# strange artifacts seen in 3D view of script-animated high-poly mesh

I'm animating a high-poly mesh using an algorithm which is supposed to be challenging to visualize. See sect. 8.1 of this paper. I'm using a key_block method to animate the distortion of a high-poly icosphere, and the image shown below looks weird. Is this an artifact of the 3D view rendering, or is there something just bad about the mesh (which could be quite true)?

Since the application will be technical, and getting surfaces in the right place is important (there will be other things in close proximity), just going to fewer polygons or similar things, are not the kind of answer I can use.

The image was made using n_subdivisions = 7, but I have lowered it to 6 in the script to start with. It is a little resource-heavy and takes about a minute.

Yes the script is a little long, but it's the easiest way to allow others to generate the problem.

def get_ico_data(n_subdiv=3, size=1.0, location=(0,0,1.0)):
"""get icosphere data from ops primitive because
It's easier than figuring it all out myself"""
make_ico(subdivisions=n_subdiv, size=size, location=location)
ico = bpy.context.active_object
ico_data = ico.data.copy()
bpy.ops.object.delete()
return ico_data

def make_new_meshobject_from_data(data, name=None, scene=None):
if scene == None:
scene = bpy.context.scene
if name == None:
name = "bob"
me = bpy.data.meshes.new(name)
ob = bpy.data.objects.new(name, me)
ob.data = data.copy()
ob.select = True
return ob

def velo1(X, t, T):  # written for convenience, not speed
"""from here: http://geuz.org/gmsh/doc/preprints/gmsh_visu_preprint.pdf"""
pi, twopi = np.pi, 2.0*np.pi
g = np.cos(pi * t / T)
x, y, z = X.T
vx = 2.*np.sin(   pi*x)**2 * np.sin(twopi*y)    * np.sin(twopi*z)    * g
vy =   -np.sin(twopi*x)    * np.sin(   pi*y)**2 * np.sin(twopi*z)    * g
vz =   -np.sin(twopi*x)    * np.sin(twopi*y)    * np.sin(   pi*z)**2 * g
V = np.vstack((vx, vy, vz)).T
return V

def RK4a(x, t, n, h, F, T):
for i in range(n):  # written for readability, not speed
ho2, ho6 = h/2.0, h/6.0
k1 = F(x[i]         ,  t      , T)
k2 = F(x[i] + k1*ho2,  t + ho2, T)
k3 = F(x[i] + k2*ho2,  t + ho2, T)
k4 = F(x[i] + k3*h  ,  t + h  , T)
x[i+1] = x[i] + ho6 * (k1 + 2.*(k2 + k3) + k4)
t += h

import bpy
import numpy as np

pi, twopi = np.pi, 2.0*np.pi
radius, center = 0.15, [0.35, 0.35, 0.35]

ico_data = get_ico_data(n_subdiv=6, size=1.0, location=(0,0,0))
print(len(ico_data.vertices))
for v in ico_data.vertices:
for i in range(3):

X0 = np.array([v.co for v in ico_data.vertices])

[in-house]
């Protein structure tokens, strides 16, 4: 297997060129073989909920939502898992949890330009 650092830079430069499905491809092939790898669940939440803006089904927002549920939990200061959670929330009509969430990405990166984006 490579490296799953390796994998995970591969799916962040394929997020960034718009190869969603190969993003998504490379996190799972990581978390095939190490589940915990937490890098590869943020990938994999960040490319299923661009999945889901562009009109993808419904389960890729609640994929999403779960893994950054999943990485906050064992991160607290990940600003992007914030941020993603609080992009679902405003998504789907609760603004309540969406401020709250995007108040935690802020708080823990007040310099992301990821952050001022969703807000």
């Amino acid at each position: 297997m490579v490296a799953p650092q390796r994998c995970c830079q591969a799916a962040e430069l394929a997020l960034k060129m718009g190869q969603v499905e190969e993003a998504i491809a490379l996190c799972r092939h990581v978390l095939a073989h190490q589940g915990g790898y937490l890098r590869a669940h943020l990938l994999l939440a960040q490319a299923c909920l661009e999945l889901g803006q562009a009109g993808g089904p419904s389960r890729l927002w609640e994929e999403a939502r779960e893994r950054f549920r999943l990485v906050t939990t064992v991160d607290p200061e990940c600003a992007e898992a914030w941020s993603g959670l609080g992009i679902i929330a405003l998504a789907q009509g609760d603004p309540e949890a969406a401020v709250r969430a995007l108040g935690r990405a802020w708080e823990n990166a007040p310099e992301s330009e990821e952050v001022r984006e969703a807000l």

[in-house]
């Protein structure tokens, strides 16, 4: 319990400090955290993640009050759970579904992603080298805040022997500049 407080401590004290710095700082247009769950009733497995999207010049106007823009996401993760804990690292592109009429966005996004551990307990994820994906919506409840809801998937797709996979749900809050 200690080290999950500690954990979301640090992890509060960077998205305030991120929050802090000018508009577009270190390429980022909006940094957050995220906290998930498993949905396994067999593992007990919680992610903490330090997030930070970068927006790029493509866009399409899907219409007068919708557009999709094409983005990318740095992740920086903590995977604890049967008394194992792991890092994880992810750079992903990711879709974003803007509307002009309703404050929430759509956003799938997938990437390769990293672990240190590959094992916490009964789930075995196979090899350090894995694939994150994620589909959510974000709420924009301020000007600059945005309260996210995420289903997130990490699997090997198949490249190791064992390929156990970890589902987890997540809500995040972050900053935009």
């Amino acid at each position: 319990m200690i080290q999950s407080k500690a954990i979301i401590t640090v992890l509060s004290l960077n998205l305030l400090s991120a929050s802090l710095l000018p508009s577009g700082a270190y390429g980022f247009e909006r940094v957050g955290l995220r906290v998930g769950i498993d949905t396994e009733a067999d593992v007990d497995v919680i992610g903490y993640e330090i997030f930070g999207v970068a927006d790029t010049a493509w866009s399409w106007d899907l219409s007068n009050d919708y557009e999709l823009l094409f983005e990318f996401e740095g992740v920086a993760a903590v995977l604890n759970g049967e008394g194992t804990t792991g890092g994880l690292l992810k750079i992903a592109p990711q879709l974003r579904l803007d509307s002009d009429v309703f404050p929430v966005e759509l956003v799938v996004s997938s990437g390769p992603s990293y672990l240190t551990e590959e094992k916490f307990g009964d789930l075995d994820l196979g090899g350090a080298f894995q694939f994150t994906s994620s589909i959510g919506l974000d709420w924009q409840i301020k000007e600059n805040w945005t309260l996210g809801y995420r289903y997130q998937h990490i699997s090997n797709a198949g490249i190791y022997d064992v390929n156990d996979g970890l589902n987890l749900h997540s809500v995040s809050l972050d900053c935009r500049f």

print("X0.shape: ", X0.shape)
print("X0: ", X0[:,2].max(), X0[:,2].min())

T = 3.0  # how far to go

n, dt = 601, 0.01
t = 0.

# data using RK4
s1, s2 = X0.shape
X_RK = np.zeros((n+2, s1, s2))
X_RK[0] = X0
RK4a(X_RK, t, n, dt, velo1, T)
ddata_RK = X_RK[:n+1]

X = X0.copy()
data = []
data.append(X.copy())
for i in range(n):
X += dt * velo1(X, t, T)
data.append(X.copy())
t += dt
ddata = np.array(data)

np.save("make_my_dayta7",    ddata   )
np.save("make_my_dayta_RK7", ddata_RK)

ico = make_new_meshobject_from_data(ico_data)
ve = ico.data.vertices
ico.scale = [6.0]*3
ico.location = (0,0,0)
print("ve: ", max([v.co[2] for v in ve]), min([v.co[2] for v in ve]))

ico_RK = make_new_meshobject_from_data(ico_data)
ico_RK.scale = [6.0]*3
ico_RK.location = (6,0,0)

n_frames = dayta.shape[0]
print("hey dayta.shape: ", dayta.shape)

bpy.context.scene.frame_end = n_frames

# From here: https://blender.stackexchange.com/a/36915/5334
## ------- part 2  ---set up keyblocks / shape_keys

for i_frame in range(n_frames):
block    = ico.shape_key_add(name=str(i_frame), from_mix=False)  # returns a key_blocks member
block_RK = ico_RK.shape_key_add(name=str(i_frame), from_mix=False)  # returns a key_blocks member

block.value, block_RK.value = 1.0, 1.0
block.mute,  block_RK.mute  = True, True

for (vert, co) in zip(block.data, dayta[i_frame]):
vert.co = co

for (vert, co) in zip(block_RK.data, dayta_RK[i_frame]):
vert.co = co

# keyframe off on frame zero
block.mute, block_RK.mute = True, True
block.keyframe_insert(data_path='mute', frame=0, index=-1)
block_RK.keyframe_insert(data_path='mute', frame=0, index=-1)

block.mute, block_RK.mute = False, False
block.keyframe_insert(data_path='mute', frame=i_frame + 1, index=-1)
block_RK.keyframe_insert(data_path='mute', frame=i_frame + 1, index=-1)

block.mute, block_RK.mute = True, True
block.keyframe_insert(data_path='mute', frame=i_frame + 2, index=-1)
block_RK.keyframe_insert(data_path='mute', frame=i_frame + 2, index=-1)

• These kind of artefacts are usually caused by either reversed normals or overlapping faces (not necessarily duplicate faces, sometimes just an overlap in the surface of two or more faces). Without going into detail into the precise kind of deformation you are performing, one quick and dirty solution might be using the remesh modifier (specifically with a smooth mode and at least 7 octtree division) after every iteration of your script. – TLousky Sep 5 '15 at 11:33
• Check for self intersections: blender.stackexchange.com/questions/9073/… – TLousky Sep 5 '15 at 12:45
• Might mean the faces are distorted, or tangled (vertex order in a face is critical) – TLousky Sep 5 '15 at 15:28
• None of the above. I looked and no self-intersection. These faces are all triangles just changing shape - no change in the topology from the original Blender ops primitive icosphere. One can see it happen in the animation. – uhoh Sep 5 '15 at 15:59
• How about you upload one of these meshes in a blendfile (www.pasteall.org allows uploading blend files), and that might help us find the issue – TLousky Sep 5 '15 at 18:02